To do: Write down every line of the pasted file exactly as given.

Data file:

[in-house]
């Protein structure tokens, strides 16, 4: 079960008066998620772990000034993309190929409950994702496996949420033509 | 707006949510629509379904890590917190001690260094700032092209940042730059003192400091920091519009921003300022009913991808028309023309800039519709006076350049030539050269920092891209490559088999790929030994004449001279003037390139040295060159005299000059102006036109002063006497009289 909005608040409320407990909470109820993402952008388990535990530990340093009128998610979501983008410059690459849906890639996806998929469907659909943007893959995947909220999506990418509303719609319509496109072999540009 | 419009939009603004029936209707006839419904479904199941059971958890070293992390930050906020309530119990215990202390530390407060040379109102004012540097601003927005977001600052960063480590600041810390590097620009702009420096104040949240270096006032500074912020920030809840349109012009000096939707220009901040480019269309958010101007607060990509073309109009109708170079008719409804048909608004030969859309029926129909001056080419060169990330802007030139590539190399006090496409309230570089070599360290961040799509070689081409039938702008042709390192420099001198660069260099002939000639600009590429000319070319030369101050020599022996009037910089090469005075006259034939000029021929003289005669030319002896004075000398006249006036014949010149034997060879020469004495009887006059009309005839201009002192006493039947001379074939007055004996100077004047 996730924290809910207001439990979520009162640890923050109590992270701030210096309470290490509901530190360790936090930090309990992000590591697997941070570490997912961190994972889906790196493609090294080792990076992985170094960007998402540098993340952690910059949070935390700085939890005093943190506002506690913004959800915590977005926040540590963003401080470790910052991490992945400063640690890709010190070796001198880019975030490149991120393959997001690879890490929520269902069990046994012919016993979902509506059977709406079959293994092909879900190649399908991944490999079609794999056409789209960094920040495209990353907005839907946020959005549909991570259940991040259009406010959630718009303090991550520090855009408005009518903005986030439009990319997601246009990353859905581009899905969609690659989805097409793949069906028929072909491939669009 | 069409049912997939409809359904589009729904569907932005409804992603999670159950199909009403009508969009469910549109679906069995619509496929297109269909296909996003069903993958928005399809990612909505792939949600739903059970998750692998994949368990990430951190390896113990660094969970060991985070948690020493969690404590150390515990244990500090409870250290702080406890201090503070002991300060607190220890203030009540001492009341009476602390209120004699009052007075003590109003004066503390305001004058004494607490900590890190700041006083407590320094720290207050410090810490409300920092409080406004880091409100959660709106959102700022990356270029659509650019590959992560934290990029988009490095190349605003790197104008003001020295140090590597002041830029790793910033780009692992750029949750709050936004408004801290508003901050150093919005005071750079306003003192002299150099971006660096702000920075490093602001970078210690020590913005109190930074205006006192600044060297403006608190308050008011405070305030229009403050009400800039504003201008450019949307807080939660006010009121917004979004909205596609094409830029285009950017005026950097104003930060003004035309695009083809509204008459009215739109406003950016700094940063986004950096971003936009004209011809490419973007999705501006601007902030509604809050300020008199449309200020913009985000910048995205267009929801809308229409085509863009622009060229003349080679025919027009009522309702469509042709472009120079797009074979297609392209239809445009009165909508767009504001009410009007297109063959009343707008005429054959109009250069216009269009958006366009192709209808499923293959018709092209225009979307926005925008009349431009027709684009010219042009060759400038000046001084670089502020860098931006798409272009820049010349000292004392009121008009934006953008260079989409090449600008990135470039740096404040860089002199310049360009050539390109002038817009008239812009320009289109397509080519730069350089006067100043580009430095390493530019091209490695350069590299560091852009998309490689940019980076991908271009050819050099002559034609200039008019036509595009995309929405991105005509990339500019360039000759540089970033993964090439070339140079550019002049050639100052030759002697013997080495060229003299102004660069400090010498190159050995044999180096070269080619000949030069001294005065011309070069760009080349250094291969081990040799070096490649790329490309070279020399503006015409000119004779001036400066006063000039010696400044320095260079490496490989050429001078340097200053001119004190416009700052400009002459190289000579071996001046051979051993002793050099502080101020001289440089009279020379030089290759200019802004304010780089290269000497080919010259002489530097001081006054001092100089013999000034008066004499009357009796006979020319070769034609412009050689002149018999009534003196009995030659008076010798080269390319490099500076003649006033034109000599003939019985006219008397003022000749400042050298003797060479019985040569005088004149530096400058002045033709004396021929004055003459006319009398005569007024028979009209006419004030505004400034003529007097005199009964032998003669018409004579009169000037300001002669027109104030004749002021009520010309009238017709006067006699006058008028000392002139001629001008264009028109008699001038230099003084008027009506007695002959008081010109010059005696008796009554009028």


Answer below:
[in-house]
């Protein structure tokens, strides 16, 4: 079960008066998620772990000034993309190929409950994702496996949420033509 | 707006949510629509379904890590917190001690260094700032092209940042730059003192400091920091519009921003300022009913991808028309023309800039519709006076350049030539050269920092891209490559088999790929030994004449001279003037390139040295060159005299000059102006036109002063006497009289 909005608040409320407990909470109820993402952008388990535990530990340093009128998610979501983008410059690459849906890639996806998929469907659909943007893959995947909220999506990418509303719609319509496109072999540009 | 419009939009603004029936209707006839419904479904199941059971958890070293992390930050906020309530119990215990202390530390407060040379109102004012540097601003927005977001600052960063480590600041810390590097620009702009420096104040949240270096006032500074912020920030809840349109012009000096939707220009901040480019269309958010101007607060990509073309109009109708170079008719409804048909608004030969859309029926129909001056080419060169990330802007030139590539190399006090496409309230570089070599360290961040799509070689081409039938702008042709390192420099001198660069260099002939000639600009590429000319070319030369101050020599022996009037910089090469005075006259034939000029021929003289005669030319002896004075000398006249006036014949010149034997060879020469004495009887006059009309005839201009002192006493039947001379074939007055004996100077004047 996730924290809910207001439990979520009162640890923050109590992270701030210096309470290490509901530190360790936090930090309990992000590591697997941070570490997912961190994972889906790196493609090294080792990076992985170094960007998402540098993340952690910059949070935390700085939890005093943190506002506690913004959800915590977005926040540590963003401080470790910052991490992945400063640690890709010190070796001198880019975030490149991120393959997001690879890490929520269902069990046994012919016993979902509506059977709406079959293994092909879900190649399908991944490999079609794999056409789209960094920040495209990353907005839907946020959005549909991570259940991040259009406010959630718009303090991550520090855009408005009518903005986030439009990319997601246009990353859905581009899905969609690659989805097409793949069906028929072909491939669009 | 069409049912997939409809359904589009729904569907932005409804992603999670159950199909009403009508969009469910549109679906069995619509496929297109269909296909996003069903993958928005399809990612909505792939949600739903059970998750692998994949368990990430951190390896113990660094969970060991985070948690020493969690404590150390515990244990500090409870250290702080406890201090503070002991300060607190220890203030009540001492009341009476602390209120004699009052007075003590109003004066503390305001004058004494607490900590890190700041006083407590320094720290207050410090810490409300920092409080406004880091409100959660709106959102700022990356270029659509650019590959992560934290990029988009490095190349605003790197104008003001020295140090590597002041830029790793910033780009692992750029949750709050936004408004801290508003901050150093919005005071750079306003003192002299150099971006660096702000920075490093602001970078210690020590913005109190930074205006006192600044060297403006608190308050008011405070305030229009403050009400800039504003201008450019949307807080939660006010009121917004979004909205596609094409830029285009950017005026950097104003930060003004035309695009083809509204008459009215739109406003950016700094940063986004950096971003936009004209011809490419973007999705501006601007902030509604809050300020008199449309200020913009985000910048995205267009929801809308229409085509863009622009060229003349080679025919027009009522309702469509042709472009120079797009074979297609392209239809445009009165909508767009504001009410009007297109063959009343707008005429054959109009250069216009269009958006366009192709209808499923293959018709092209225009979307926005925008009349431009027709684009010219042009060759400038000046001084670089502020860098931006798409272009820049010349000292004392009121008009934006953008260079989409090449600008990135470039740096404040860089002199310049360009050539390109002038817009008239812009320009289109397509080519730069350089006067100043580009430095390493530019091209490695350069590299560091852009998309490689940019980076991908271009050819050099002559034609200039008019036509595009995309929405991105005509990339500019360039000759540089970033993964090439070339140079550019002049050639100052030759002697013997080495060229003299102004660069400090010498190159050995044999180096070269080619000949030069001294005065011309070069760009080349250094291969081990040799070096490649790329490309070279020399503006015409000119004779001036400066006063000039010696400044320095260079490496490989050429001078340097200053001119004190416009700052400009002459190289000579071996001046051979051993002793050099502080101020001289440089009279020379030089290759200019802004304010780089290269000497080919010259002489530097001081006054001092100089013999000034008066004499009357009796006979020319070769034609412009050689002149018999009534003196009995030659008076010798080269390319490099500076003649006033034109000599003939019985006219008397003022000749400042050298003797060479019985040569005088004149530096400058002045033709004396021929004055003459006319009398005569007024028979009209006419004030505004400034003529007097005199009964032998003669018409004579009169000037300001002669027109104030004749002021009520010309009238017709006067006699006058008028000392002139001629001008264009028109008699001038230099003084008027009506007695002959008081010109010059005696008796009554009028």